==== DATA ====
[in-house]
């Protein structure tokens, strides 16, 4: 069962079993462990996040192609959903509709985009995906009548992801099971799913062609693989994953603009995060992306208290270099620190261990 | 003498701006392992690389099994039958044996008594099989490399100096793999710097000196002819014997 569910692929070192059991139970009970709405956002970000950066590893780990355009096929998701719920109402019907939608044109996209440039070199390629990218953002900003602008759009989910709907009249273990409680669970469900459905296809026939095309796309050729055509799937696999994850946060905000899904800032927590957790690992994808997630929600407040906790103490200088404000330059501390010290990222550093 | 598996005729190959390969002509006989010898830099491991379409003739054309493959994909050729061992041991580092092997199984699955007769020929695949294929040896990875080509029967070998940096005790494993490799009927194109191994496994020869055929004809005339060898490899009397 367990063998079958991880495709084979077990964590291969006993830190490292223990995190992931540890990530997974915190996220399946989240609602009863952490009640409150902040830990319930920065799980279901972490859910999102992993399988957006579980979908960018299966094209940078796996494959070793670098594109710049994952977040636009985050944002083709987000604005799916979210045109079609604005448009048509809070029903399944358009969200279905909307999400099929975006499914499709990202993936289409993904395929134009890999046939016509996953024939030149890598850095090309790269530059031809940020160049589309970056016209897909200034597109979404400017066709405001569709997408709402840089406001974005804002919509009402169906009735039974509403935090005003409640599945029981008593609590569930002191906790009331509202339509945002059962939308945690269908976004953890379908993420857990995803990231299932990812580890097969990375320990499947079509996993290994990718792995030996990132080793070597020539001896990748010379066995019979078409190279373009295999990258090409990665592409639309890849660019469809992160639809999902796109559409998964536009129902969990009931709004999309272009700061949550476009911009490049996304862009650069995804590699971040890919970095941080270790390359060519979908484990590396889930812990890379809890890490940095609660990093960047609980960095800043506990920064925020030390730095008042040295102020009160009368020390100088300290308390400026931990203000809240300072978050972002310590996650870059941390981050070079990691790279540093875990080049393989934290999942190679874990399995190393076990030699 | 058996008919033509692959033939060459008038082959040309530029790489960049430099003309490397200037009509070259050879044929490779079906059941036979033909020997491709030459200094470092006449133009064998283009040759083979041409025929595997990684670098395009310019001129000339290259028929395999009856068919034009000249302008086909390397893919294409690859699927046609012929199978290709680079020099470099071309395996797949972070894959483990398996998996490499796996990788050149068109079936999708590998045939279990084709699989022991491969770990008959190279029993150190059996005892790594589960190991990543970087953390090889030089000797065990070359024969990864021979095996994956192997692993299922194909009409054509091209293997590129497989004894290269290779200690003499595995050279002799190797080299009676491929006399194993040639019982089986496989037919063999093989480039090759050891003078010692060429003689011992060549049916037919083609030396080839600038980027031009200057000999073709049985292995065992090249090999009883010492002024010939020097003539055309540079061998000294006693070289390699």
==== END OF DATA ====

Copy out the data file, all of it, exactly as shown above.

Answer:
[in-house]
């Protein structure tokens, strides 16, 4: 069962079993462990996040192609959903509709985009995906009548992801099971799913062609693989994953603009995060992306208290270099620190261990 | 003498701006392992690389099994039958044996008594099989490399100096793999710097000196002819014997 569910692929070192059991139970009970709405956002970000950066590893780990355009096929998701719920109402019907939608044109996209440039070199390629990218953002900003602008759009989910709907009249273990409680669970469900459905296809026939095309796309050729055509799937696999994850946060905000899904800032927590957790690992994808997630929600407040906790103490200088404000330059501390010290990222550093 | 598996005729190959390969002509006989010898830099491991379409003739054309493959994909050729061992041991580092092997199984699955007769020929695949294929040896990875080509029967070998940096005790494993490799009927194109191994496994020869055929004809005339060898490899009397 367990063998079958991880495709084979077990964590291969006993830190490292223990995190992931540890990530997974915190996220399946989240609602009863952490009640409150902040830990319930920065799980279901972490859910999102992993399988957006579980979908960018299966094209940078796996494959070793670098594109710049994952977040636009985050944002083709987000604005799916979210045109079609604005448009048509809070029903399944358009969200279905909307999400099929975006499914499709990202993936289409993904395929134009890999046939016509996953024939030149890598850095090309790269530059031809940020160049589309970056016209897909200034597109979404400017066709405001569709997408709402840089406001974005804002919509009402169906009735039974509403935090005003409640599945029981008593609590569930002191906790009331509202339509945002059962939308945690269908976004953890379908993420857990995803990231299932990812580890097969990375320990499947079509996993290994990718792995030996990132080793070597020539001896990748010379066995019979078409190279373009295999990258090409990665592409639309890849660019469809992160639809999902796109559409998964536009129902969990009931709004999309272009700061949550476009911009490049996304862009650069995804590699971040890919970095941080270790390359060519979908484990590396889930812990890379809890890490940095609660990093960047609980960095800043506990920064925020030390730095008042040295102020009160009368020390100088300290308390400026931990203000809240300072978050972002310590996650870059941390981050070079990691790279540093875990080049393989934290999942190679874990399995190393076990030699 | 058996008919033509692959033939060459008038082959040309530029790489960049430099003309490397200037009509070259050879044929490779079906059941036979033909020997491709030459200094470092006449133009064998283009040759083979041409025929595997990684670098395009310019001129000339290259028929395999009856068919034009000249302008086909390397893919294409690859699927046609012929199978290709680079020099470099071309395996797949972070894959483990398996998996490499796996990788050149068109079936999708590998045939279990084709699989022991491969770990008959190279029993150190059996005892790594589960190991990543970087953390090889030089000797065990070359024969990864021979095996994956192997692993299922194909009409054509091209293997590129497989004894290269290779200690003499595995050279002799190797080299009676491929006399194993040639019982089986496989037919063999093989480039090759050891003078010692060429003689011992060549049916037919083609030396080839600038980027031009200057000999073709049985292995065992090249090999009883010492002024010939020097003539055309540079061998000294006693070289390699």